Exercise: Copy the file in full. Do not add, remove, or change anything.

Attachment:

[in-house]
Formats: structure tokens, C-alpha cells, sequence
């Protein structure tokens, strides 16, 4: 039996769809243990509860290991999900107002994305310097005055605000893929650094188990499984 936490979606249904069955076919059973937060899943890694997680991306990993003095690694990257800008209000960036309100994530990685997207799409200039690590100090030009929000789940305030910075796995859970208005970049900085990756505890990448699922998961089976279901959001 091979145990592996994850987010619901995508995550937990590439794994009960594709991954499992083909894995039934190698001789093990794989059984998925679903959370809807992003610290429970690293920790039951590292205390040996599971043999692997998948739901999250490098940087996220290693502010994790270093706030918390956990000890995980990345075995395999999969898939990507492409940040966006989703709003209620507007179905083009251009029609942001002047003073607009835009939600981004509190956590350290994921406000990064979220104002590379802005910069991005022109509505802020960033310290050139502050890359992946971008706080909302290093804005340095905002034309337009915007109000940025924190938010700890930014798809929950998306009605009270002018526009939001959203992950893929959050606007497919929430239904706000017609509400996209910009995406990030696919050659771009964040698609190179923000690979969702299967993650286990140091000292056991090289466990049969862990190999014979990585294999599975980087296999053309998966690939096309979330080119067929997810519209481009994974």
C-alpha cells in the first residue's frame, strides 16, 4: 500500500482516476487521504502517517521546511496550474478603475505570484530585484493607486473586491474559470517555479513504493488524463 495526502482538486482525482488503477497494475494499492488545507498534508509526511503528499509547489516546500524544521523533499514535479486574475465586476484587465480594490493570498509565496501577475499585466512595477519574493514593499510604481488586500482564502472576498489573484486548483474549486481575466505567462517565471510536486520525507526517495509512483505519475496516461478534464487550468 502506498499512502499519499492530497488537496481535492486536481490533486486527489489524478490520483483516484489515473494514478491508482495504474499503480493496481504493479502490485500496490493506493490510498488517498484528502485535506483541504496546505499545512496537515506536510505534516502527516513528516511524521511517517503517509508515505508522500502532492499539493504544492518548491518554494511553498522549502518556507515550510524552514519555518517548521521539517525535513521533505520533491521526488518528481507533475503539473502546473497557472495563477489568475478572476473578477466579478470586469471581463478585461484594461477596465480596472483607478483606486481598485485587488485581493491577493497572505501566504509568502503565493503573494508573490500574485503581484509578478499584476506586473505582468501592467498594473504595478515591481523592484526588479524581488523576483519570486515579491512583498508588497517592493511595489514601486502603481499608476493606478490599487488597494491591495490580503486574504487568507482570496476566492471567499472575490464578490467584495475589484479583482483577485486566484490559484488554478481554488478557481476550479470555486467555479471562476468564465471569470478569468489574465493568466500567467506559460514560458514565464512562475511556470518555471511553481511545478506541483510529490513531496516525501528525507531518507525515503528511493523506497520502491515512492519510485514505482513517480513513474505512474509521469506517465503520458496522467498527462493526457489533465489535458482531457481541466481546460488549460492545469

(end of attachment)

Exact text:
[in-house]
Formats: structure tokens, C-alpha cells, sequence
């Protein structure tokens, strides 16, 4: 039996769809243990509860290991999900107002994305310097005055605000893929650094188990499984 936490979606249904069955076919059973937060899943890694997680991306990993003095690694990257800008209000960036309100994530990685997207799409200039690590100090030009929000789940305030910075796995859970208005970049900085990756505890990448699922998961089976279901959001 091979145990592996994850987010619901995508995550937990590439794994009960594709991954499992083909894995039934190698001789093990794989059984998925679903959370809807992003610290429970690293920790039951590292205390040996599971043999692997998948739901999250490098940087996220290693502010994790270093706030918390956990000890995980990345075995395999999969898939990507492409940040966006989703709003209620507007179905083009251009029609942001002047003073607009835009939600981004509190956590350290994921406000990064979220104002590379802005910069991005022109509505802020960033310290050139502050890359992946971008706080909302290093804005340095905002034309337009915007109000940025924190938010700890930014798809929950998306009605009270002018526009939001959203992950893929959050606007497919929430239904706000017609509400996209910009995406990030696919050659771009964040698609190179923000690979969702299967993650286990140091000292056991090289466990049969862990190999014979990585294999599975980087296999053309998966690939096309979330080119067929997810519209481009994974």
C-alpha cells in the first residue's frame, strides 16, 4: 500500500482516476487521504502517517521546511496550474478603475505570484530585484493607486473586491474559470517555479513504493488524463 495526502482538486482525482488503477497494475494499492488545507498534508509526511503528499509547489516546500524544521523533499514535479486574475465586476484587465480594490493570498509565496501577475499585466512595477519574493514593499510604481488586500482564502472576498489573484486548483474549486481575466505567462517565471510536486520525507526517495509512483505519475496516461478534464487550468 502506498499512502499519499492530497488537496481535492486536481490533486486527489489524478490520483483516484489515473494514478491508482495504474499503480493496481504493479502490485500496490493506493490510498488517498484528502485535506483541504496546505499545512496537515506536510505534516502527516513528516511524521511517517503517509508515505508522500502532492499539493504544492518548491518554494511553498522549502518556507515550510524552514519555518517548521521539517525535513521533505520533491521526488518528481507533475503539473502546473497557472495563477489568475478572476473578477466579478470586469471581463478585461484594461477596465480596472483607478483606486481598485485587488485581493491577493497572505501566504509568502503565493503573494508573490500574485503581484509578478499584476506586473505582468501592467498594473504595478515591481523592484526588479524581488523576483519570486515579491512583498508588497517592493511595489514601486502603481499608476493606478490599487488597494491591495490580503486574504487568507482570496476566492471567499472575490464578490467584495475589484479583482483577485486566484490559484488554478481554488478557481476550479470555486467555479471562476468564465471569470478569468489574465493568466500567467506559460514560458514565464512562475511556470518555471511553481511545478506541483510529490513531496516525501528525507531518507525515503528511493523506497520502491515512492519510485514505482513517480513513474505512474509521469506517465503520458496522467498527462493526457489533465489535458482531457481541466481546460488549460492545469